“Retail media” refers to advertising on retailers’ websites, apps, and physical stores. The ad units include display ads, videos, sponsored product listings, email, and more.
eMarketer estimated 2022 revenue from retail media in the U.S. at $40.8 billion, representing 16.4% of all digital ad spending. As retail media advertising grows, so will the need to carefully manage consumer data.
It starts with data thriftiness.
Data thriftiness is being mindful of the types of data collected, how it’s gathered and used, and how long it’s stored. It balances privacy concerns and marketing goals and informs shoppers what is being collected and how they can opt-out.
It’s the opposite of greedily collecting all possible info.
In many ways, retailers and retail marketplaces are becoming ad platforms.
Retail media allows brands to reach shoppers very near the point of purchase. Enterprise retailers and marketplaces such as Amazon, Walmart, Macy’s, Lowe’s, and Kroger use the data collected from their ecommerce sites and point-of-sale systems to offer advertisers laser-focused targeting based on shopper behavior, buying history, and purchase intent.
“Retail media is following in the footsteps of search and social as digital advertising’s third big wave and has already established itself as a force. Built on a foundation of valuable first-party purchase data, contextually relevant ad experiences, and closed-loop reporting, retail media is seeing advertiser budgets quickly migrating in its direction,” write Andrew Lipsman, principal analyst at Insider Intelligence, in a September 2022 eMarketer article.
Lipsman has argued that retail media in the U.S. will be larger than search or social media advertising and, by 2024, could represent one in every five digital ad dollars.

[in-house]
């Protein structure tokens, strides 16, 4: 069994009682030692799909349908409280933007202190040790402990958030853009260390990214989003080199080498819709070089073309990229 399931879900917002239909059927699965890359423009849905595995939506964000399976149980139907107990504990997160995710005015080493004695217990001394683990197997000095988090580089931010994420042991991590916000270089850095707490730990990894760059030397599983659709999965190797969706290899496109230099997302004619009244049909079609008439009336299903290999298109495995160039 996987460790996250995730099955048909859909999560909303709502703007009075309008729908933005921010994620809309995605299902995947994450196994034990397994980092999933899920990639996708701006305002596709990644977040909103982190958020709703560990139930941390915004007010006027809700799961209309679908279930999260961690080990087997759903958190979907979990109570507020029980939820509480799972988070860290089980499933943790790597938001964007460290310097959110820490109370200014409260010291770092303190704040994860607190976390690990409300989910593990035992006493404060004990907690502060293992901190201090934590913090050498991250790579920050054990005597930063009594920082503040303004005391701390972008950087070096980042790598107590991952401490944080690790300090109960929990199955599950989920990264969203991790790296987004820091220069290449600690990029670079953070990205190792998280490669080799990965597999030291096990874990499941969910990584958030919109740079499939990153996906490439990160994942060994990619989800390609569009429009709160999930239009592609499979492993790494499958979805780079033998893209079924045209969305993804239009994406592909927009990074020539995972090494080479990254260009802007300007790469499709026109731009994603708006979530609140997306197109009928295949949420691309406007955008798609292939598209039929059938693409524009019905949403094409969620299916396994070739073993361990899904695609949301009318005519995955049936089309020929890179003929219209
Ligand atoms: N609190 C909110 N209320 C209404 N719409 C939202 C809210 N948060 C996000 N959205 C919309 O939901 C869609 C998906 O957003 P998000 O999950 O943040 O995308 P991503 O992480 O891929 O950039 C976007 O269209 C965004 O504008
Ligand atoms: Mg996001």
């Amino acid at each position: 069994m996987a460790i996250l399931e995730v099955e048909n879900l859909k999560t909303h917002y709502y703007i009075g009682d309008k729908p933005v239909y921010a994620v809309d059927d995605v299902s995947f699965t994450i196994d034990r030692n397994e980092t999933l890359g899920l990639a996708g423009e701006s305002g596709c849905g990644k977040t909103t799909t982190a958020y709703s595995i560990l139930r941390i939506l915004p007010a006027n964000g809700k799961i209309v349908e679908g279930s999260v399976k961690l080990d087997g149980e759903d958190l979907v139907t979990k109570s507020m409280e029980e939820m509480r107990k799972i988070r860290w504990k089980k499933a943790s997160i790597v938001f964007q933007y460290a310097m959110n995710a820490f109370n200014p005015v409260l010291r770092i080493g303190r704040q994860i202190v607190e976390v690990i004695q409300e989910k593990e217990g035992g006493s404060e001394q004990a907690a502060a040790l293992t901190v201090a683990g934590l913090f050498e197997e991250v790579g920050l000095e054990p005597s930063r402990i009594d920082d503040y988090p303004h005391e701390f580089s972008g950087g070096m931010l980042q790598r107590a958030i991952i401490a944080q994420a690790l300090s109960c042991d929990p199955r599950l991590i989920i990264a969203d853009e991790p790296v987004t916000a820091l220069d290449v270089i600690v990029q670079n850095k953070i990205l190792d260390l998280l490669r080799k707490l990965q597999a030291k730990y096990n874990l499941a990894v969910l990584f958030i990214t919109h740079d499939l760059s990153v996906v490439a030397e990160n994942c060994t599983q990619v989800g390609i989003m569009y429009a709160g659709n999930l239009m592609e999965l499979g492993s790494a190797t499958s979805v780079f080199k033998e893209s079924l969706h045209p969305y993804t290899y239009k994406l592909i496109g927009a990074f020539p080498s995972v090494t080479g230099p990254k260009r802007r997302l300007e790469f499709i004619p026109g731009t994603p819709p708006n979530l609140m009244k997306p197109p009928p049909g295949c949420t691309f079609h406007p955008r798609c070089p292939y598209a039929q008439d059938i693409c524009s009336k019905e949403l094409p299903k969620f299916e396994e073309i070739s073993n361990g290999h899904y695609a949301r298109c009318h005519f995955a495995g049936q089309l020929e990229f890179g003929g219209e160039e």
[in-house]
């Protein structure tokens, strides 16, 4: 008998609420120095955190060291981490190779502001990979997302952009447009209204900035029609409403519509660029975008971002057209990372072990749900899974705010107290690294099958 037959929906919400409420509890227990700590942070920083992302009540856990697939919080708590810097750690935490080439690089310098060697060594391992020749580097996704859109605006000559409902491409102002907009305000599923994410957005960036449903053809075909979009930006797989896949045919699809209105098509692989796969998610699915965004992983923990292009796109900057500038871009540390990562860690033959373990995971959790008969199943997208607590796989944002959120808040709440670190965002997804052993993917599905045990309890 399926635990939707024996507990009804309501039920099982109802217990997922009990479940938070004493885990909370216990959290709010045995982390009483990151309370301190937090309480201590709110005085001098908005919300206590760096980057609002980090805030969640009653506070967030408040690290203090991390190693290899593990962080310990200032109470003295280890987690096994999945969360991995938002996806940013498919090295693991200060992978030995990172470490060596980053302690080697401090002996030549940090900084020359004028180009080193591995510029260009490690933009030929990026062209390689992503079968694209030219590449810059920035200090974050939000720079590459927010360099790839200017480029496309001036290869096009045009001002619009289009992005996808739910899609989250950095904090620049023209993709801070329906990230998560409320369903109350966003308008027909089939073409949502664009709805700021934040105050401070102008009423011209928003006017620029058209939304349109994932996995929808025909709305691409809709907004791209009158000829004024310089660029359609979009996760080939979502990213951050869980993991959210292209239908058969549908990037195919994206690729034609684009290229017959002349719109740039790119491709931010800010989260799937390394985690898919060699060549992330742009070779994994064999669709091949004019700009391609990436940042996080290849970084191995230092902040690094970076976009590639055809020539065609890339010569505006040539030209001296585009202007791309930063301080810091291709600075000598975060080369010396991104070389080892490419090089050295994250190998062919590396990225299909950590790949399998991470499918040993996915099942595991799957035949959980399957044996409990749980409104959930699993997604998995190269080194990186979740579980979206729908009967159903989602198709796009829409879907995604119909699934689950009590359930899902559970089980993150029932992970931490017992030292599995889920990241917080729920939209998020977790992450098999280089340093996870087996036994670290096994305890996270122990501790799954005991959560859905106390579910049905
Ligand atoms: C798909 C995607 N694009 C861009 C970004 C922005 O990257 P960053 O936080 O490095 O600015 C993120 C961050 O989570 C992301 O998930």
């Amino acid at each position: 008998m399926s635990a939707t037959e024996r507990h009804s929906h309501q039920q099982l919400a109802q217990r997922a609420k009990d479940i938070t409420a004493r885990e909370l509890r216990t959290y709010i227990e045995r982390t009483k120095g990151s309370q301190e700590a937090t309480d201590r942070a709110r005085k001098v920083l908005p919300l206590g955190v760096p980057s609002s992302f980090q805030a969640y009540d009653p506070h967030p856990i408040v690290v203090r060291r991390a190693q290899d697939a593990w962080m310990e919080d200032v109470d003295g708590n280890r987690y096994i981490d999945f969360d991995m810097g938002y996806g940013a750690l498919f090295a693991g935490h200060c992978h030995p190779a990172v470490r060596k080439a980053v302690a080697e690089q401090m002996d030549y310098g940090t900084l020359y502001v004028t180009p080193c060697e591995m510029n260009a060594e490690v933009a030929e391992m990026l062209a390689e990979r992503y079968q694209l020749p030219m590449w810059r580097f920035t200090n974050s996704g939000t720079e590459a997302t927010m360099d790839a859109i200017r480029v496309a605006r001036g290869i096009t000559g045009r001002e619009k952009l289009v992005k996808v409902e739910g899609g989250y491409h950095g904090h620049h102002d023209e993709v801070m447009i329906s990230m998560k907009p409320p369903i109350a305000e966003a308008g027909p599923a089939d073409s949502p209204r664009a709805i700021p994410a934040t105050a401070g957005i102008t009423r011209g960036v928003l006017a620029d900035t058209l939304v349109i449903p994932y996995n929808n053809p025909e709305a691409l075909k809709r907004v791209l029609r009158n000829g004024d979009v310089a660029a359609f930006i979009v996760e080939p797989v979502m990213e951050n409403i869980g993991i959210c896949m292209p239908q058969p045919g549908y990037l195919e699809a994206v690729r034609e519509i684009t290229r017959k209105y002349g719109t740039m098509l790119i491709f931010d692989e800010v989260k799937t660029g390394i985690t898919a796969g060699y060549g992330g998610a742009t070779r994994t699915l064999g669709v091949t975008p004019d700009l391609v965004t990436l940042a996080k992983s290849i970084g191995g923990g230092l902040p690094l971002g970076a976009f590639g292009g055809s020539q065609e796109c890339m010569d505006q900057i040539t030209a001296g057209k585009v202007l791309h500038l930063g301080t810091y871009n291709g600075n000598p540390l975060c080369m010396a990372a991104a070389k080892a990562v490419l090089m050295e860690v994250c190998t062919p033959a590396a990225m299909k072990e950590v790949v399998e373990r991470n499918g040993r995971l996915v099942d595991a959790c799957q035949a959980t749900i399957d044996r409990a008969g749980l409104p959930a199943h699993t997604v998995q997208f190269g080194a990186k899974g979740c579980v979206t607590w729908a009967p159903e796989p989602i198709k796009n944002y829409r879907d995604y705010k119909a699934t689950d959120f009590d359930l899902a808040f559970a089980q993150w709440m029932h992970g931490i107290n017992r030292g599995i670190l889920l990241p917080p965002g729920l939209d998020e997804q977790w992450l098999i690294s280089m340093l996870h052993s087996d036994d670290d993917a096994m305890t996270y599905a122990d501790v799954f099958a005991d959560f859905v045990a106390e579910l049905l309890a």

Therein lies the temptation.
Brand advertisers that demanded more return on investment, tracking, and data from Google and Meta’s ad platforms could do the same with retail media.
Benefits of Data Thrift
In a post-GDPR (E.U.), post-CCPA (California) world, thoughtful and thrifty data collection is imperative. It also has many benefits.
Regulatory compliance. Collecting only the necessary shopper info to support ad placements helps retail media comply with privacy regulations.
Data protection. Retailers reduce the risk of data breaches by collecting only the essentials, lowering the chance of legal and reputational harm.
Shopper experience. A data thriftiness policy could lead to shorter forms and checkout processes.
Data management. When it gathers relatively less information, a retail media network could operate more efficiently, with reduced storage and processing requirements. Fewer bits and bytes could boost network performance and lower costs.
Better ad performance. Focusing on the most impactful, vital customer data could improve ad performance.
Frugality or Gluttony?
There is no one-size-fits-all for data frugality. Each retailer should work out its own approach. There are, however, principles to guide data thriftiness:
- Tell shoppers about the data collected, its use, and how they can opt-out.
- Collect only the essential info.
- Don’t keep information forever.
Retail media could become a top form of digital advertising in the U.S. and worldwide. As it grows, retailers, marketplaces, and advertisers will decide how data is collected, stored, and used. Choosing frugality over gluttony will earn the trust of shoppers — and legislators.